U.S. Solar Surged 43% in Second Quarter Led by Utility Projectsby
Projects were planned to qualify for federal tax credit
U.S. on pace for a record number of projects in 2016
U.S. solar installations surged 43 percent in the second quarter largely because of a wave of utility-scale projects going into service to take advantage of a tax credit that was due to expire.
Developers added 2,051 megawatts in the quarter, up from 1,436 megawatts a year earlier, according to the Solar Energy Industries Association. With an additional 7.8 gigawatts under construction, more solar capacity is on pace to be connected in the second half of this year than has ever come online in a single year, the Washington-based industry group said Monday in a report produced with GTM Research.
“We’re seeing the beginning of an unprecedented wave of growth that will occur throughout the remainder of 2016,” said Cory Honeyman, GTM Research associate director of U.S. solar research.
The biggest reason for the strong second-quarter growth was that utility-scale developers had scheduled record numbers of projects this year in anticipation of the federal investment tax credit expiring in December, said Justin Baca, SEIA’s vice president of markets and research. The measure, one of the biggest drivers of the U.S. solar industry, was unexpectedly extended by Congress at the end of 2015 for another five years.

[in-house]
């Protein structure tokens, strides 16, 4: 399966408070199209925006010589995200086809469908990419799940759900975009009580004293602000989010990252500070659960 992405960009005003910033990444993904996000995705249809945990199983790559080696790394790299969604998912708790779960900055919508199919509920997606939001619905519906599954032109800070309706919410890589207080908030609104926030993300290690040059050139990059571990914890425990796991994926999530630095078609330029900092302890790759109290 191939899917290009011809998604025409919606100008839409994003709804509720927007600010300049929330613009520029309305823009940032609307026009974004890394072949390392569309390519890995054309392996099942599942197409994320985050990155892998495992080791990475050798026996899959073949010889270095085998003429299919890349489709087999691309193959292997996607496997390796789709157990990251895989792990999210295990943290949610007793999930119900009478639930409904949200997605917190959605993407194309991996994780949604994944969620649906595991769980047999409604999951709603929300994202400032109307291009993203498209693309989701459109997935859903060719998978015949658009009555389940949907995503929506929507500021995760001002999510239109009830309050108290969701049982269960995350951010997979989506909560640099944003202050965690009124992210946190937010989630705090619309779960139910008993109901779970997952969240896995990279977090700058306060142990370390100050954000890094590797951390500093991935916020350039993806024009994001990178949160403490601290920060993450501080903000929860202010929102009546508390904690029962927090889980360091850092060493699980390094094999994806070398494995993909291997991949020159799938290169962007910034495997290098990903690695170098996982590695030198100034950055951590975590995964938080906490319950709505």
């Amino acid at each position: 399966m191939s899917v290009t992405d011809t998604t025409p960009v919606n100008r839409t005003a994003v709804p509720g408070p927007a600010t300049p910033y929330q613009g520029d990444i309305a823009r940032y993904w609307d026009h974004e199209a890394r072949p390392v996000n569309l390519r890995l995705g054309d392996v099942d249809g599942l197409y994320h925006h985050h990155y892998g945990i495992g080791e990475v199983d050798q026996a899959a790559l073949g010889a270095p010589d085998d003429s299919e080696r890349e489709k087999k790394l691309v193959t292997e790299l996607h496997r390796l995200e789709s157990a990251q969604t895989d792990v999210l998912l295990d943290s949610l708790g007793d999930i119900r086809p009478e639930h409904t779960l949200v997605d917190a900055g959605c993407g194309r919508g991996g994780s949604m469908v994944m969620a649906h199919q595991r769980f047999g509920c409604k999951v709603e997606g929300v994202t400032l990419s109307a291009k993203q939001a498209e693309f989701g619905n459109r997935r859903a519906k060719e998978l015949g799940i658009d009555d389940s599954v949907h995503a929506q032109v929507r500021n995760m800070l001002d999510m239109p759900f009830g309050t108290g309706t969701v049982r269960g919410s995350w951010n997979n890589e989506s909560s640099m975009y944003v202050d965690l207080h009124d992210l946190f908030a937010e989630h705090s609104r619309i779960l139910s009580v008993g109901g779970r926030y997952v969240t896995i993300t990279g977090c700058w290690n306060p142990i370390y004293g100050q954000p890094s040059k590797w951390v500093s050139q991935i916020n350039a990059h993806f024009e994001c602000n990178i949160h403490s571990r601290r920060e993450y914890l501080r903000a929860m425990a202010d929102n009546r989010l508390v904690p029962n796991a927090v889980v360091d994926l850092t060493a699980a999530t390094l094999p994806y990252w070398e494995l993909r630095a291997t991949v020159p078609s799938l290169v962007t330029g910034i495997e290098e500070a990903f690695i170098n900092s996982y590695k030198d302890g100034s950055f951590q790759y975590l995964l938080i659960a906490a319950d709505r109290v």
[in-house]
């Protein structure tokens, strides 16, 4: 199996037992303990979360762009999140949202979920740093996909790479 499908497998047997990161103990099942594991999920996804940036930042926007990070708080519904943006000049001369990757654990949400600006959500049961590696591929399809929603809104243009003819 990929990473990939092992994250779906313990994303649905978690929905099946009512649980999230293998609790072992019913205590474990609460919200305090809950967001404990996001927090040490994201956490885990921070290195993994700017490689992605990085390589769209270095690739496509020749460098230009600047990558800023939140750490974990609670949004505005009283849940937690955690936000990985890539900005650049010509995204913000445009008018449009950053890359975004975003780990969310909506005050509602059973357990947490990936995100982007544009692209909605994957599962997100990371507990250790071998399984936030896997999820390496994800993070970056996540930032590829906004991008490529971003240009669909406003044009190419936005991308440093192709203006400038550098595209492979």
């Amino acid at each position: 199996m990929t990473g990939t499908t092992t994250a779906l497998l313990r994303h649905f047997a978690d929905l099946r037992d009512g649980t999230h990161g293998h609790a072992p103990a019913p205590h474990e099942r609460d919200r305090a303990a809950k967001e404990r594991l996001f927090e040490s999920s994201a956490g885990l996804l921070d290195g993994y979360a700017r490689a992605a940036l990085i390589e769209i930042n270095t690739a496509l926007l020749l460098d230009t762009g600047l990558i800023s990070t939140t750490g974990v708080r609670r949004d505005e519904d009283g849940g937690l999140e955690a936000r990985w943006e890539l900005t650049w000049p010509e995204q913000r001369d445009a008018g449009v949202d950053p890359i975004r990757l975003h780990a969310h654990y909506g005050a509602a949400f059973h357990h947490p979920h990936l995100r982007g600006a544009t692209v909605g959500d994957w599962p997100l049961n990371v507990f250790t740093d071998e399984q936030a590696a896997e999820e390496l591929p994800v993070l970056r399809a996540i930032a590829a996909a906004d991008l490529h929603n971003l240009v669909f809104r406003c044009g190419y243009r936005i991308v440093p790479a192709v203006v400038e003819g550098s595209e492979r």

“We had expectations that a lot of those projects would end up spilling over into next year," Baca said. “A lot of that pipeline that was scheduled for this year is still coming on line.”
This was the eleventh consecutive quarter during which more than a gigawatt was installed. Utility-scale installations led the way with 1,089 megawatts, up 50 percent from a year earlier. More than 650 megawatts of residential systems were installed, the most ever.
The U.S. is on pace to install 13.9 gigawatts of solar capacity this year, which would more than double last year’s total, with utility projects accounting for about 70 percent, according to the report. Bloomberg New Energy Finance’s estimate is more conservative, predicting 12 gigawatts.